This is the big topic of the day: KCNA announced that the DPRK has successfully tested its own thermodynamic hydrogen bomb. We know that there was a bomb test; we know that there was an earthquake around the test site. Beyond that, experts, analysts and anyone in general with an opinion all disagree on the particulars.
At 7:17 p.m. (EST) on January 5—or 9:47 a.m., January 6, Pyongyang—news began to break that North Korea had conducted a successful submarine missile test, near the city of Sinpo, South Hamgyong Province, 30 miles east of Hamhŭng, the second largest city in the DPRK.
This concerned some NK trackers, as any warfare development is likely to be worrisome. Some months ago, NK claimed to have launched a sea-to-air test from a submarine, but this was debunked: the photos were altered to hide the launch from a standard sea-faring barge, not submerged at all. Analysts were satisfied that Pyongyang hadn’t made any threatening leaps in military technology, later reports decried this test as a failure, but this recent development was of some concern.
One hour later, Twitter lit up with breaking news of an earthquake in China and North Korea. Initial reports indicated a 4.9-magnitude quake in China, later supplemented with a 5.1 quake within 30 miles of Punggye-ri, North Hamgyong Province. Sinpo is a port city 100 miles southwest of Punggye-ri, or 170 miles by winding, meandering mountain and coastal roads.
The port city of Sinpo has its own nuclear power plant; the valley in which Punggye-ri lies has a lot of farms, what looks like a labor camp, and a train depot, all of which are connected by a highway called 홱실험 시설 도로 (haegsilheom siseol dolo), or “Nuclear Test Road”.
The former news story appeared buried by the urgency of the latter. Yonhap reported that a Chinese research center and Seoul’s Meteorological Administration had reason to believe the earthquake was artificial, caused by an explosion. Subsequent stories began to suggest that Pyongyang had successfully tested its first hydrogen bomb at 10 a.m. Pyongyang time, Wednesday (1:30 a.m. GMT; 8:30 p.m. EST), 20 minutes before China Xinhua News tweeted about the earthquake.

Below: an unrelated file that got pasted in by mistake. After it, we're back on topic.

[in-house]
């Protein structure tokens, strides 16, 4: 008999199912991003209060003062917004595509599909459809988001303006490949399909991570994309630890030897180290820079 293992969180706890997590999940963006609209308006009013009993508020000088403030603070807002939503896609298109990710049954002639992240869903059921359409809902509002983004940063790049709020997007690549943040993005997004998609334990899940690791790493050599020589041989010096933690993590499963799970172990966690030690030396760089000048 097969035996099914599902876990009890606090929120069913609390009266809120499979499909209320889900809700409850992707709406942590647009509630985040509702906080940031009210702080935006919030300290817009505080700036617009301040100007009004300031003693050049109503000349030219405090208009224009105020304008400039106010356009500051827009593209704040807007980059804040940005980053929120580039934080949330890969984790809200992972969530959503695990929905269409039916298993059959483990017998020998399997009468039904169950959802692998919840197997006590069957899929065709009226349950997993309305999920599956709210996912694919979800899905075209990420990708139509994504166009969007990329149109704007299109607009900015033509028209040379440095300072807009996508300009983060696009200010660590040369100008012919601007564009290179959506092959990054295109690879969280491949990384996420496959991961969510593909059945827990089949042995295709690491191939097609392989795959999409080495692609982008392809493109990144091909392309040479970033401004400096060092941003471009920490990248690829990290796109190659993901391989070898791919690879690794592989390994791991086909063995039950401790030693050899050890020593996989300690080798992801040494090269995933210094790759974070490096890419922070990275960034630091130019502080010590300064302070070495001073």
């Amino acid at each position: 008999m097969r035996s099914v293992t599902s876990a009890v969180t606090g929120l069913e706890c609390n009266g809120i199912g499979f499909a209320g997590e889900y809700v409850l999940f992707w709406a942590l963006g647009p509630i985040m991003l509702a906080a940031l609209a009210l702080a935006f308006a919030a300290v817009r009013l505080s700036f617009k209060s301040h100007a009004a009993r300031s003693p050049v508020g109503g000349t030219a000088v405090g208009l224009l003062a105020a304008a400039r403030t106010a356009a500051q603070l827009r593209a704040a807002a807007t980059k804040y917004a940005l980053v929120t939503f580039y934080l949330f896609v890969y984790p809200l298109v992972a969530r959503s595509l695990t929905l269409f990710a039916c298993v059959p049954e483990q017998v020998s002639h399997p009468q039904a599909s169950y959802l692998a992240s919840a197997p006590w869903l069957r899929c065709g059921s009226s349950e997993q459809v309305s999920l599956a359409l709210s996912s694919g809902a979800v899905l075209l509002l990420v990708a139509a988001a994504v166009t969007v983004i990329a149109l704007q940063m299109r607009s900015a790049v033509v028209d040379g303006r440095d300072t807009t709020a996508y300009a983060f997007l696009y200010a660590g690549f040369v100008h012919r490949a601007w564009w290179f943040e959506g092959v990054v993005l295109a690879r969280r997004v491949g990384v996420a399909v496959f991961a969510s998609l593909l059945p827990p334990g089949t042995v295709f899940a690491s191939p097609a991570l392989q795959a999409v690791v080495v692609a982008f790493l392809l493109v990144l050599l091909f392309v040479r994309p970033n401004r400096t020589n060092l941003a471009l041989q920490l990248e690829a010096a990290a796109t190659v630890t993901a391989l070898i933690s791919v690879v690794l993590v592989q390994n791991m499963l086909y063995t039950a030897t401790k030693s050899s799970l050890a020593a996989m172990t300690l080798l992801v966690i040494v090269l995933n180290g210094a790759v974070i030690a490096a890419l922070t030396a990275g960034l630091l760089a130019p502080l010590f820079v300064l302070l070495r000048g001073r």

#BREAKING: 4.9-magnitude earthquake hits #NorthKorea: China Earthquake Network Center pic.twitter.com/bLk7vxs2Vy
— China Xinhua News (@XHNews) January 6, 2016
Twitter sparkled with NK-watchers iterating this event, citing Yonhap and the U.S. Geological Survey.
Developing: EarthQuake Detected in DPRK and felt in China @ArmsControlWonk
— Nathan J Hunt (@ISNJH) January 6, 2016
LOCATION OF EARTHQUAKE DETECTED IN NORTH KOREA WITHIN 30 KM OF KNOWN NORTH KOREA NUCLEAR TEST SITE, BASED ON USGS COORDINATES
— James Pearson (@pearswick) January 6, 2016
‘Earthquake’ detected at North Korea test site https://t.co/gG9CgTfaaa
— Chad O’Carroll (@chadocl) January 6, 2016
@Crimson_Rei The Chinese data is right place and right depth. Looks like a test. @20committee @ISNJH pic.twitter.com/NcVyC2IbFm
— Jeffrey Lewis (@ArmsControlWonk) January 6, 2016
Some took the extra step and began to theorize what was behind this: a probable nuclear test. KCNA later confirmed that the DPRK had completed its fourth nuclear test, two days before the birthday of Supreme Leader Kim Jong Un.
“The DPRK’s first hydrogen thermonuclear weapon test was successfully conducted at 10 in the morning,” a KCTV announcer said during the early broadcast. (NKNews.org)
Next came the doubts that the DPRK was capable of such technology by itself. We know, however, that Iranian scientists have supervised past missile tests within the country, and we believe that Pyongyang has shared nuclear technology with Syria.
South Korean political parties are locking horns over how to address this issue and what it means, and Washington released a statement questioning the veracity of Pyongyang’s claims. Republicans, predictably, blame Obama.
But at the end of the day, NKNews.org points out that, if this was an actual H-bomb with greater strength than what took out Nagasaki, “Yield should have been about 100 times as large as the yield of this test.” And the New York Times ventures to guess why Kim Jong Un signed off on this test: this is how the overgrown child expresses his tantrum.
We may all rest assured we haven’t heard the last of this.